Engraved Illustrations in Annuals

        Annuals appeared when there were few public art galleries, and the opportunity for seeing original paintings was limited.  An appeal of the early annuals then was in owning and appreciating the beauty of the steel engravings.  Engraved illustrations were an important feature of the annuals from their beginning in 1823 with Rudolf Ackermann’s first
Forget Me Not.  On the average, annuals included eight to twelve engraved illustrations per volume.  Exceptions were Fisher’s Drawing Room Scrap Book (1832-1852), containing 36 plates, and The Cabinet of Modern Art and Literary Souvenir (1836-1837) with 23 plates.

        The Index lists 3,701 engravings from the 245 Annuals including 123 engravings that were published more than once.  These reprints are found mainly in The
Juvenile Scrap Book (42 reprints) and Fisher’s Drawing Room Scrap Book (32 reprints).  A total of 617 artists and 314 engravers were involved in producing these representations over three decades.  There are also 1,161 woodcut illustrations of which 712 appeared in Hood’s Comic Annual (See Figure 5-24 ), 312 in Louisa Sheridan’s The Comic Offering, and 130 in William Henry Harrison’s The Humourist. These humor annuals used the less-detailed woodcut technique because it is less expensive and better suited to caricature and cartoon representation.

        During the time of the British annuals, steel monochrome engraved reproductions dominated and provided quality art for the publishing industry.  Prior to the introduction of steel engraving, copper plates were used, but the fine work could wear down within a hundred impressions.  The hardness of steel gave plates a printing life many times greater than those of copper or woodcuts.  Etching needles were used almost exclusively in engraving for the annuals, and under magnification, the fineness of the worm-like lines making up the picture can be seen in foliage and landscape (Bain 21).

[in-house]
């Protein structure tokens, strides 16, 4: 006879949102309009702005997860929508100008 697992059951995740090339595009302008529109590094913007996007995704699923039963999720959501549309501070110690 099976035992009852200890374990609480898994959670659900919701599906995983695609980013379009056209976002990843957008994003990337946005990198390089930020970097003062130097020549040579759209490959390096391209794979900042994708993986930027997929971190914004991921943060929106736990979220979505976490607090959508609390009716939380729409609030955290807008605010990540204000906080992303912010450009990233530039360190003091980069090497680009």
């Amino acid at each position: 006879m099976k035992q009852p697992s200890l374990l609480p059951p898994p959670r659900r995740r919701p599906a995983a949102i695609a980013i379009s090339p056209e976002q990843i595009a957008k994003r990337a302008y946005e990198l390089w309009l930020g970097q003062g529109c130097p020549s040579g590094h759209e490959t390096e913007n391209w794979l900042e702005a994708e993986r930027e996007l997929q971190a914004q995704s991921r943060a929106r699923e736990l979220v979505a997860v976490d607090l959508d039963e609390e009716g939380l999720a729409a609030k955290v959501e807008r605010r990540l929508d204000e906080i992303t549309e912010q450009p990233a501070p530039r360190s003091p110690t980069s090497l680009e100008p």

The art of engraving involves a copying of an original, where the engraver must interpret and reduce the color and size of the original to a page-sized monochrome print.  Most of the original drawings were executed in watercolor.  The method of reducing was squaring off the original with cotton threads and squaring the copy to match the original in reverse (Hunnisett “Steel” 42).  The copy is made on a polished steel plate that is coated with an acid-resistant, resin-based compound called the “stop.”  An etching needle is used to cut the design through the stop and into the bare metal, and then an acid bath etches the design into the surface of the steel plate where the stop has been removed.  The plate is washed, cleaned to bare metal, and finishing details are manually scribed onto the plate with a graver tool or stylus (Hunnisett “Steel” 49).  A writing engraver completed the final stage of production by adding its attribution immediately below the picture:  the artist’s name in the left margin and the engraver’s name on the right.  However, since the writing engraver was dependent on information given to him, misspellings and wrong names were not uncommon (Hunnisett “Steel” 51).  The printing of an engraved plate was a relatively slow and laborious business.  A single man at the press could take ten minutes or more to take off a single printed impression from a moderately sized book illustration (Bain 23).  Thus, steel engravings were an expensive, but also an important incentive for increasing the popularity of the annuals.